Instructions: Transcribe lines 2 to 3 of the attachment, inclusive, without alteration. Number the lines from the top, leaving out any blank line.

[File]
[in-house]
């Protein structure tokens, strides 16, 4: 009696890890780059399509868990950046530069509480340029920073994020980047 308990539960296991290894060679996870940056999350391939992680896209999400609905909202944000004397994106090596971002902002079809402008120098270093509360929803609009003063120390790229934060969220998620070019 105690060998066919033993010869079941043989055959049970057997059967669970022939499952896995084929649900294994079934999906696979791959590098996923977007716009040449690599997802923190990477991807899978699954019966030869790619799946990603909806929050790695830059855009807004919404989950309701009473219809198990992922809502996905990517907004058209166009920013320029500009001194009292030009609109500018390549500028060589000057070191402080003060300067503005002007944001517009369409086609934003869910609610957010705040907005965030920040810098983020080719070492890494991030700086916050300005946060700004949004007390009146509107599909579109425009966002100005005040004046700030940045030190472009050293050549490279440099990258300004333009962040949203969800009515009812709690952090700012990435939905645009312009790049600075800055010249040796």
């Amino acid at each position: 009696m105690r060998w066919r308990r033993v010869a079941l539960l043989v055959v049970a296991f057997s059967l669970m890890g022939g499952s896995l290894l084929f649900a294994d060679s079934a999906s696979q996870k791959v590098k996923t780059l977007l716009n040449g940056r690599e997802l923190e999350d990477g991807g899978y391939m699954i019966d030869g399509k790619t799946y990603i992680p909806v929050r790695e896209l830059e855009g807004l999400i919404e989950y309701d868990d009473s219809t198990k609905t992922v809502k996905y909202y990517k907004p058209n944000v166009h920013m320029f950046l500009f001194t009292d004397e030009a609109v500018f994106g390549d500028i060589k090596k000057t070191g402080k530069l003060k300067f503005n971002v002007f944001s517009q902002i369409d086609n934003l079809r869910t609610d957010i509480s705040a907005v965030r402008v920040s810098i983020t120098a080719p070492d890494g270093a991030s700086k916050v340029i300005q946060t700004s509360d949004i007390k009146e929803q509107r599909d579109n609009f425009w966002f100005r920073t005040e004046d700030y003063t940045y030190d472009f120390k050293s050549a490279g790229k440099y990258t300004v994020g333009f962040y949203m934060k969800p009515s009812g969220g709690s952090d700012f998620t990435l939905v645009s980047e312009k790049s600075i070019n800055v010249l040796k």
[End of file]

């Protein structure tokens, strides 16, 4: 009696890890780059399509868990950046530069509480340029920073994020980047 308990539960296991290894060679996870940056999350391939992680896209999400609905909202944000004397994106090596971002902002079809402008120098270093509360929803609009003063120390790229934060969220998620070019 105690060998066919033993010869079941043989055959049970057997059967669970022939499952896995084929649900294994079934999906696979791959590098996923977007716009040449690599997802923190990477991807899978699954019966030869790619799946990603909806929050790695830059855009807004919404989950309701009473219809198990992922809502996905990517907004058209166009920013320029500009001194009292030009609109500018390549500028060589000057070191402080003060300067503005002007944001517009369409086609934003869910609610957010705040907005965030920040810098983020080719070492890494991030700086916050300005946060700004949004007390009146509107599909579109425009966002100005005040004046700030940045030190472009050293050549490279440099990258300004333009962040949203969800009515009812709690952090700012990435939905645009312009790049600075800055010249040796």
């Amino acid at each position: 009696m105690r060998w066919r308990r033993v010869a079941l539960l043989v055959v049970a296991f057997s059967l669970m890890g022939g499952s896995l290894l084929f649900a294994d060679s079934a999906s696979q996870k791959v590098k996923t780059l977007l716009n040449g940056r690599e997802l923190e999350d990477g991807g899978y391939m699954i019966d030869g399509k790619t799946y990603i992680p909806v929050r790695e896209l830059e855009g807004l999400i919404e989950y309701d868990d009473s219809t198990k609905t992922v809502k996905y909202y990517k907004p058209n944000v166009h920013m320029f950046l500009f001194t009292d004397e030009a609109v500018f994106g390549d500028i060589k090596k000057t070191g402080k530069l003060k300067f503005n971002v002007f944001s517009q902002i369409d086609n934003l079809r869910t609610d957010i509480s705040a907005v965030r402008v920040s810098i983020t120098a080719p070492d890494g270093a991030s700086k916050v340029i300005q946060t700004s509360d949004i007390k009146e929803q509107r599909d579109n609009f425009w966002f100005r920073t005040e004046d700030y003063t940045y030190d472009f120390k050293s050549a490279g790229k440099y990258t300004v994020g333009f962040y949203m934060k969800p009515s009812g969220g709690s952090d700012f998620t990435l939905v645009s980047e312009k790049s600075i070019n800055v010249l040796k």